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Who MadeMy Clothes?

Who produces what we buy and wear? And under which conditions?

Answering these questions is essential to ensure a better future for the fashion system, for its workers and for our planet. Fashion Revolution Week invites all of us to reflect on these issues every time we make our purchasing choices.

The Fashion Revolution Week takes place from 19 to 25 April 2021. The period is not accidental: every year this global event includes April 24, to commemorate the collapse of Rana Plaza, happened in 2013 on this date. The Rana Plaza building was located in Dhaka, the capital of Bangladesh: it was a large factory where clothes were manufactured at a fast pace, to be sold in Western shops. Over the years the building had undergone some illegal expansion work, which had brought the original five floors to eight. On 23 April 2013, cracks were discovered in some of the building’s supporting columns: the building was declared unsafe and workers were sent home. During the night, however, a second inspection overturned the decision and the workers were returned. The next morning the building collapsed, killing more than 1,138 people and injuring over 2,000. The initial demonstrations of the textile workers subsided within a few days and only a few brands directly involved with Rana Plaza granted compensation: one of the worst accidents that ever involved a clothing factory led to practically no change in the fast fashion system.

Just in 2013, following the Rana Plaza accident, however, the Fashion Revolution movement was born, whose eloquent mantra is
Who Made My Clothes?

Fashion Revolution Week is precisely the week chosen to make the voice of this global community even more heard. This year, the focus is on the close connection between human rights and natural rights, and on the need for a change in relations between brands, which should move from a principle of competition to one of collaboration to face the future challenges of the sector. But also of the relationships between brands and suppliers, for greater protection of workers and the planet along the entire production chain.
As consumers, when we choose to buy a dress or accessory we should learn to look beyond style, colors or price and instead start asking ourselves Who Made My Clothes? Who and what is behind what we buy?

“I put much care into every item I make. I want consumers to value my work and not throwing away clothes so easily”

Halima, member of the Indian Jyoti Fair Works’s team since 2010, specialized in detailed embroidery

Nancy Marchini, designer of La Mia Maglietta

"My shirts are printed and decorated by me: handcrafted and Fair Wear certified garments, where imperfections are to be considered a real value"
“I am one of the 35 Maasai women artisans from Northern Tanzania who are working with ALAMA: they want to empower us and support our culture”

Monica, Maasai artisan of the ALAMA label

Teemill Indian textile factory, supplier of the Sustainable Gate products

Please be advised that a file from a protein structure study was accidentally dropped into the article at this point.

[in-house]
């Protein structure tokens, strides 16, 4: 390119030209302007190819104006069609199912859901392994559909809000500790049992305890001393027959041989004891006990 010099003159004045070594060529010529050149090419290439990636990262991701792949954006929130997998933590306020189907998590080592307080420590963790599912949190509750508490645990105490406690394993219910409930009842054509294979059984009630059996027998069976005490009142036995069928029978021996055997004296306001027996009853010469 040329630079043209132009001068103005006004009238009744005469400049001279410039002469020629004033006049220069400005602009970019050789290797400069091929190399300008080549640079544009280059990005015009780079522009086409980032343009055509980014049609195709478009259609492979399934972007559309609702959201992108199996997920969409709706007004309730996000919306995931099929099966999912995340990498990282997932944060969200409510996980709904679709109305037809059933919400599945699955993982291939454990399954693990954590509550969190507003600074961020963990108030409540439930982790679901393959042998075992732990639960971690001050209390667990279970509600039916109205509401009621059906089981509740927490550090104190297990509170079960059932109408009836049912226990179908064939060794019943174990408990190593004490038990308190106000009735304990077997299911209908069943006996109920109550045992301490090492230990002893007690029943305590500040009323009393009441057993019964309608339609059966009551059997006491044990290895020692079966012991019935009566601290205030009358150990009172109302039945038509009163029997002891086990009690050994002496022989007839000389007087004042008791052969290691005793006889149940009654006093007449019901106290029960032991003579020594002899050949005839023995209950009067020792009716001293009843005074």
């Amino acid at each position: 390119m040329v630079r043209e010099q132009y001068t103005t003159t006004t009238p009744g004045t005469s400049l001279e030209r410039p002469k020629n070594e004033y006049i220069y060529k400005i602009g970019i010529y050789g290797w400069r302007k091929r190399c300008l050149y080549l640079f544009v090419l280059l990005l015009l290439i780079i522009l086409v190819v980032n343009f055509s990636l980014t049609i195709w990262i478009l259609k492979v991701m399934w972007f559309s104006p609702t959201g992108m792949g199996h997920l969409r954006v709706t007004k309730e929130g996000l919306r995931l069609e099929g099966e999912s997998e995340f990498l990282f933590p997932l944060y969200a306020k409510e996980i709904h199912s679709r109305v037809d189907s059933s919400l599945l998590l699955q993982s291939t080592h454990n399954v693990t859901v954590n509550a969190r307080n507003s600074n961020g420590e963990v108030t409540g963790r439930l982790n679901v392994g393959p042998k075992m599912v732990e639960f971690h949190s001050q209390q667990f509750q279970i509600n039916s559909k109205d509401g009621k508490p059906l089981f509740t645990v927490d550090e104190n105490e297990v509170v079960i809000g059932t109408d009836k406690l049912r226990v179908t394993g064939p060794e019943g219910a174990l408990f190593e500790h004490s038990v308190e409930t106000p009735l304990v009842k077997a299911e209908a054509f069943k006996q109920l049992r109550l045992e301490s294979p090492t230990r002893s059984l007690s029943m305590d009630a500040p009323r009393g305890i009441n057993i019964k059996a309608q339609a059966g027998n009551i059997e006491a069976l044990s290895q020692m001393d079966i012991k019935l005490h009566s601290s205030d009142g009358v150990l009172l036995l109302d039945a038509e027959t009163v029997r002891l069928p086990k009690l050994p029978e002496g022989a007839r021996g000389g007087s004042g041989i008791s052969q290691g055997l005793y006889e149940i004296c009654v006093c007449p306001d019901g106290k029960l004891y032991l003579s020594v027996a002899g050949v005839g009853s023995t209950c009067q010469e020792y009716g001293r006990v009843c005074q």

Vittoria and Salima of the Milanese brand Aequae

“Sustainable garments and accessories made with what we already have. Dresses that convey the value of the time needed to be made: an alchemy of personal experience, style and artisan tradition."
“Our factory environment is clean, light, modern and positive. Workers are respected and fairly paid”
“We are proud to transform Mandala clothes, from simple sketches to carefully made products”

Mandala seamstresses in Izmir, Turkey

Emma Barnes, Wild Fawn founder, sustainability leader and silversmith

“At Evea we work under the principles of fair trade in a responsible, ethical and transparent manner, seeking the development of the Amazonian communities”​
"We are not numbers on a balance sheet or a cost factor for Ethletic. They know and appreciate us”​

Evea workers in Perù

Muhammad Boota, Ethletic worker in Pakistan

Lanius Chinese factory, specialized in sustainable materials

“Made to order, by hand, in our eco-friendly South London studio and never overproduced”
“We have been working together since the establishment of the company in 2008 and we are proud to be GOTS certified and audited by the Fair Wear Foundation”​
“We produce locally, in a homey manufactory, we are highly qualified, harmonically employed happy workers”

Wooly Organic team in Liepaja, Latvia

Ecodream workshop in Borgo San Lorenzo, FI, Italy

“Our production is artisanal and Made in Italy. We support local artisans who have a lot to teach"

To begin to better understand what lies behind the world of fast fashion, we recommend that you visit the Be Conscious section of our site. Here, in fact, we wanted to tell what happens before an item of clothing or an accessory arrives in the hands of a consumer, analyzing the production chains of the traditional and eco-sustainable fashion system: because what you buy can be similar to appearance, but it certainly isn’t looking deeper. The conditions of workers are precisely one of the elements that we have analyzed, telling what happens in the textile factories of the southern hemisphere: not only those of low-cost brands, but often also those of high fashion brands, which we less commonly associate with phenomena such as labor exploitation.
Who Made My Clothes? it is therefore a question that we should always ask ourselves, not only in the face of low or heavily discounted prices. But how can we find the answer?

A first concrete help for consumers is represented by certifications: the small symbols shown on the labels, which we may not often pay attention to, tell the story behind the item of clothing we are deciding whether to buy or not. Often the answer to the question Who Made My Clothes is right here.

Fairtrade-certification-fashion-sector